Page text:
Falluja Needs a 'Phoenix Program'

The distressing news footage on our television sets this morning, of swarming Iraqis burning and mutilating Western civilian corpses on the streets of Falluja, are an indicator that Coalition forces have not dealt firmly enough with that hive of anti—American and anti—Western hatred.

 

Falluja has turned into a no—go area for Coalition forces, defeating the whole purpose of going into Iraq. We cannot just bypass a whole town in Iraq because it's a tough nut to crack. The war in Vietnam demonstrated the folly of ceding the enemy control over home base territory.

 

There should have been advance notice that assasination, and the celebration thereof, is not going to be tolerated. A couple of Apache helicopters then should have been dispatched over that wreckage as soon as Coalition forces were aware of what had happened, and should have annihilated the whole crowd of Iraqis jubilantly dancing in glorification of the deaths of more Westerners. 

 

Is that really as harsh as it sounds?

 

I don't think so. That macabre celebration by supposedly normal Iraqis is now too often what is witnessed after the killing of either Coalition forces or the civilian workers who have gone into Iraq to help that country get back on its feet.

 

The glorification of such murderous barbarity needs to be stopped, or else more and more Iraqis will feel that it's perfectly safe to show up after each similar occurrence, and drag more Western bodies through the streets. It's becoming the norm and if we don't prove to the Iraqis that we take very seriously the mutilation of our people, then it will get worse and the crowds bigger.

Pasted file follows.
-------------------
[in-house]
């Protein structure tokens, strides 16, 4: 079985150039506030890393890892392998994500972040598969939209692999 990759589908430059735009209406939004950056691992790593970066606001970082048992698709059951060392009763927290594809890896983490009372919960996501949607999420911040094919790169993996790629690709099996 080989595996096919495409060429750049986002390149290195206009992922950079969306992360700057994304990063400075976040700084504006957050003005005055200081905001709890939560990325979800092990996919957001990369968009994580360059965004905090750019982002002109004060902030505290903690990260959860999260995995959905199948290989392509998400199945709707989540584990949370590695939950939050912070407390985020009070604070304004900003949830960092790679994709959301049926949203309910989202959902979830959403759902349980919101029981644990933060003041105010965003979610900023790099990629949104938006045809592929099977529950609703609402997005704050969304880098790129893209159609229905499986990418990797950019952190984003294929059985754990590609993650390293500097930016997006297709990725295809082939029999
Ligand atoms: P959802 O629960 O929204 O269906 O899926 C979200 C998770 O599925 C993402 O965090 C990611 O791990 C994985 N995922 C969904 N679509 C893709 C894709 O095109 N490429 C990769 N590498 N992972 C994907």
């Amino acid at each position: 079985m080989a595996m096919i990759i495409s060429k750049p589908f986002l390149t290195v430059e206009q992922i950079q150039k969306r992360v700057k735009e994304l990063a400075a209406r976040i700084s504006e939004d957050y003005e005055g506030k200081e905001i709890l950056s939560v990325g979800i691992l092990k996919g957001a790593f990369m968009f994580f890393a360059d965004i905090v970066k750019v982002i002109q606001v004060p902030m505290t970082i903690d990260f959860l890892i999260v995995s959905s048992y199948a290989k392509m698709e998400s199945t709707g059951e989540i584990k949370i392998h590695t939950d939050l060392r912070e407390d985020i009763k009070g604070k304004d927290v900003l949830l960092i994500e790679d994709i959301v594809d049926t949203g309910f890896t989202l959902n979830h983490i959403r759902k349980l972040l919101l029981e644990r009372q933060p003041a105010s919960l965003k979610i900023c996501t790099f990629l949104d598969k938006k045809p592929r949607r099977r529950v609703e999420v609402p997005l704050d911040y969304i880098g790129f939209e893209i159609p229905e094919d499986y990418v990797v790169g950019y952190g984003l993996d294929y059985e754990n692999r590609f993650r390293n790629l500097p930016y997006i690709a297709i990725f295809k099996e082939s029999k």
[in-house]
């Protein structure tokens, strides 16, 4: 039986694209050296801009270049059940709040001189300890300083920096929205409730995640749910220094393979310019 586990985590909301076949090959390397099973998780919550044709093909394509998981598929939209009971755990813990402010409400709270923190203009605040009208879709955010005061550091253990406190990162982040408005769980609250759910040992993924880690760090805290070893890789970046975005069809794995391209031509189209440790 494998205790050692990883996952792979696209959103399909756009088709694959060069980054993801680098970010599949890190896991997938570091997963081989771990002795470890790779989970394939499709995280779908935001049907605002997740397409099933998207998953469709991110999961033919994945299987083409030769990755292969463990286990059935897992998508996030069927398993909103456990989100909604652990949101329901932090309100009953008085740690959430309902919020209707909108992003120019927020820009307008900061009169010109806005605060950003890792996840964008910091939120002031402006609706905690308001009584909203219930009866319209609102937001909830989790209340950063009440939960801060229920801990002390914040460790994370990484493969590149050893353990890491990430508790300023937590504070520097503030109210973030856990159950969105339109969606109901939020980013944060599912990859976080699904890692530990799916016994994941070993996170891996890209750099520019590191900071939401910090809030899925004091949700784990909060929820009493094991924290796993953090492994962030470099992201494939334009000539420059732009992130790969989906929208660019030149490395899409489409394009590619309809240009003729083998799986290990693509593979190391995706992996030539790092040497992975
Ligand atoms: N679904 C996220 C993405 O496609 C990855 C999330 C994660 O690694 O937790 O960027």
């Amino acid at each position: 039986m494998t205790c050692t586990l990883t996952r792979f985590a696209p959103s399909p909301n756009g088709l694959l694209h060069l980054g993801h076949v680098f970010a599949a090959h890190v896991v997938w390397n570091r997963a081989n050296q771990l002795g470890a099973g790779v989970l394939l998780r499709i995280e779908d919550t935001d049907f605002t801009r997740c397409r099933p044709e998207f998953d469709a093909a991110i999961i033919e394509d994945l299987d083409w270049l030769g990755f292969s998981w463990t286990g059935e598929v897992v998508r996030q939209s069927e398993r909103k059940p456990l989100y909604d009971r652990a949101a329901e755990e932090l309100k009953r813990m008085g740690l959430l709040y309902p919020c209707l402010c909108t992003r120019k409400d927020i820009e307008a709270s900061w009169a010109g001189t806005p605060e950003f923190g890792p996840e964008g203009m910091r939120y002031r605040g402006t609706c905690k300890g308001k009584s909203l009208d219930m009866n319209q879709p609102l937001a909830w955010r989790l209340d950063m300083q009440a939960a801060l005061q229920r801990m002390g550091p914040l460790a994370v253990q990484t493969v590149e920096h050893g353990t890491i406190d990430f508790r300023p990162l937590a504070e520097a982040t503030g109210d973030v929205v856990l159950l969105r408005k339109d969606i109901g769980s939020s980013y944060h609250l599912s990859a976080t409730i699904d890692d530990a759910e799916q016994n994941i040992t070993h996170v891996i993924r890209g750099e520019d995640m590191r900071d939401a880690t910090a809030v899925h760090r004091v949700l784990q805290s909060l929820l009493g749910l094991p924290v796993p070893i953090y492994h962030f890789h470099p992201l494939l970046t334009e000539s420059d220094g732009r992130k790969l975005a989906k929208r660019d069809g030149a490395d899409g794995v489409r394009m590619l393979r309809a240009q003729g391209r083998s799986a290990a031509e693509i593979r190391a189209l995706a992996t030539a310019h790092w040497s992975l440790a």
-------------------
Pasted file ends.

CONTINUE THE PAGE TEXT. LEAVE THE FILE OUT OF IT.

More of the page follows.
It's all about respect, and unfortunately in places like Falluja, the Iraqis clearly have no respect for the Coalition. That situation needs to be reversed, and the only way that can happen is by violently terminating the next chanting mob that gathers around a massacre of Coalition personnel. This policy should be announced in advance, so that all Iraqis have fair notice of the boundaries of legitimate protest in the new Iraq. Celebration and mutilation of the victims of terror is simply not tolerated. Ignore this warning at your own peril.

 

I could not care less what the worldwide left have to say about winning hearts and minds.